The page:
Get the Body God Planned for You
- Friday, July 11, 2008
Editor's Note: The following is a report on the practical applications of Dr. Gregory Jantz's new book, The Body God Designed: How to Love the Body You’ve Got While You Get the Body You Want, (Siloam, 2008).
Pressure to live up to our culture’s current idea of a perfect body can leave you feeling bad about what you see in the mirror. You may think that if you could only get a thinner waist, thicker hair, longer legs, a shorter nose, a smaller rear end, or a bigger chest, you’ll feel better because you’ll look better.
But what if your perfect body is simply the one God created you to have – the unique design He planned for you before you were even born? What if you don’t have to agonize over your body and work hard trying to change it?
You can have the perfect body for you if you accept the body God planned for you and focus on taking care of it well. Here’s how:
Accept the body you have. Instead of fighting against God’s design, decide to operate within it to discover all the beauty and functionality God has placed there. Realize that, even though the shape of your legs or the size of your nose may not fit society’s highest standard of beauty right now, that doesn’t mean there’s anything wrong with you. Understand that what needs to change isn’t your body itself, but your perception of your body. Embrace the reality that your body is nothing less than a temple for the Holy Spirit – a receptacle for God’s presence. Since God has chosen to honor your body by dwelling within it, choose to respect it yourself.
List what you like and dislike about your body. Make two lists: “Things I Really Don’t Like About My Body” and “Things About My Body I’m Not Totally Disappointed With.” On each list, write down what parts of your body are in their original condition (the way God made you), and what parts you’ve changed. Next to what you’ve listed for body parts in their original condition, write, “Blessings from God.” Next to what you’ve listed for body parts you’ve modified in some way, write, “I’m committing these to God.” Keep your lists to use in your personal prayer times.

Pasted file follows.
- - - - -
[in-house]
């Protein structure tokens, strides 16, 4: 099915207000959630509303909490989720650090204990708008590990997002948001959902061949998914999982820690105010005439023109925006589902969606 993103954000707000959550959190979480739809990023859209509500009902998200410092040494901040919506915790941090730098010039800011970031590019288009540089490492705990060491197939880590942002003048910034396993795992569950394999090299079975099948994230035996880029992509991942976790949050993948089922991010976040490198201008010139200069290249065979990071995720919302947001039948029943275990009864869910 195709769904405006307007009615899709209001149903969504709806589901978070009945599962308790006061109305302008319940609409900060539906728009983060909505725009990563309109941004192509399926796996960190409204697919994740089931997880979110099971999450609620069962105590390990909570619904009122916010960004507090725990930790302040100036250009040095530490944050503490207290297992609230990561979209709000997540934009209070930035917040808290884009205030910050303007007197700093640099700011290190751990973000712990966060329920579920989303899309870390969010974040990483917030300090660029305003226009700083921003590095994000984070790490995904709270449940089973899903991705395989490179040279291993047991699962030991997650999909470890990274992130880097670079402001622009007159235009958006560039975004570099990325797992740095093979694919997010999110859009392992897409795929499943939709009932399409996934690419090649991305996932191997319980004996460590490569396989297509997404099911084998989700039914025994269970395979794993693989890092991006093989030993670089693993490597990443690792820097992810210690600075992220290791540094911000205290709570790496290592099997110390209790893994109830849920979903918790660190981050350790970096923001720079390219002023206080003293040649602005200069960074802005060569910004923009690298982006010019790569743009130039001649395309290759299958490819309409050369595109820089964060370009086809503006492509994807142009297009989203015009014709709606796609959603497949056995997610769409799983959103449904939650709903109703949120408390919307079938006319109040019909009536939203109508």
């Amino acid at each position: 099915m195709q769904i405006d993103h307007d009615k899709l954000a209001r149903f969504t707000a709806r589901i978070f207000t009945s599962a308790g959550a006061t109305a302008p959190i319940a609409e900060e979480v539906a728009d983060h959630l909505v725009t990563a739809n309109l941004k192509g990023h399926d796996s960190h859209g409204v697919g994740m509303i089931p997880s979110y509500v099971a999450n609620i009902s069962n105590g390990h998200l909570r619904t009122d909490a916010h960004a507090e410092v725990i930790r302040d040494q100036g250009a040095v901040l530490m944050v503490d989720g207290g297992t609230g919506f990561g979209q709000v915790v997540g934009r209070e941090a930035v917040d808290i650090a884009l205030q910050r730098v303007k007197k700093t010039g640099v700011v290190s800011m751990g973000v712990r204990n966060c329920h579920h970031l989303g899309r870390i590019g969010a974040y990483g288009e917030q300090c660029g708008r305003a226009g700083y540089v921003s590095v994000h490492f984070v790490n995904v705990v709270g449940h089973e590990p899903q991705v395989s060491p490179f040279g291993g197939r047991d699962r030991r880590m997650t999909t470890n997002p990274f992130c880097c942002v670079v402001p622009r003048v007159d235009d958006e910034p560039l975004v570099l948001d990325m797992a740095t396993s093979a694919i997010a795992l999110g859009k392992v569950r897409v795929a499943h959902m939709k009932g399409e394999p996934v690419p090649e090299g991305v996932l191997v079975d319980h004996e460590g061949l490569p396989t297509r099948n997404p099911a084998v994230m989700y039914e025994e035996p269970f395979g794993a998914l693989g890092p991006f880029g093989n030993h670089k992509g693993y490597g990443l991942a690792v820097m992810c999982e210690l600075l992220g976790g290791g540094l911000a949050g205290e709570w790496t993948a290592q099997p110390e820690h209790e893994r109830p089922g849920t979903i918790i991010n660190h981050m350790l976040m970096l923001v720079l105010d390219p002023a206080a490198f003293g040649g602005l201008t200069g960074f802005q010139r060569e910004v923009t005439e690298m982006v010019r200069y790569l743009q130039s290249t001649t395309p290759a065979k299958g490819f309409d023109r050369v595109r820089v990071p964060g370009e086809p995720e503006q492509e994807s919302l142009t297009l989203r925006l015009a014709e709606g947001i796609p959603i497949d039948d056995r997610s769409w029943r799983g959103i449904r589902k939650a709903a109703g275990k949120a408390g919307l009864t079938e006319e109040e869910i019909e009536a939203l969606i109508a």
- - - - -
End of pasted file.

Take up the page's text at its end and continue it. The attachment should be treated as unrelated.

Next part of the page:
Celebrate your uniqueness. You only have to think about the huge variety of beautiful flowers God has created to know that God seems to enjoy diversity. Recognize that He has created you to be distinctively unique among all the many people He’s made. Appreciate the fact that you’re one of a kind, and your body has been designed just for you – no one else. God knows you intimately; even better than you know yourself. So stop wasting your time and energy trying to change your body to be like other people’s bodies and start discovering more about your own God-given body.
Be honest about the current state of your body. Give yourself a reality check. For example, are you trying to squeeze into clothes that don’t really fit your body’s current size? If so, get rid of all clothes (including underwear) that don’t fit.
Be honest about your current lifestyle. Evaluate how often you incorporate exercise into your life: Do you walk short distances, or drive everywhere? Do you use stairs whenever you can, or do you look for elevators or escalators? Do you spend time regularly outdoors, or do you spend most of your free time in front of the television or computer? Consider how much sleep you’re getting on a regular basis: Do you usually wake up feeling refreshed, or do you have trouble maintaining your energy during the day because of insomnia at night? Think about what you eat: Are your meals nutritious, or are you more concerned about eating for convenience than maintaining a healthy diet?
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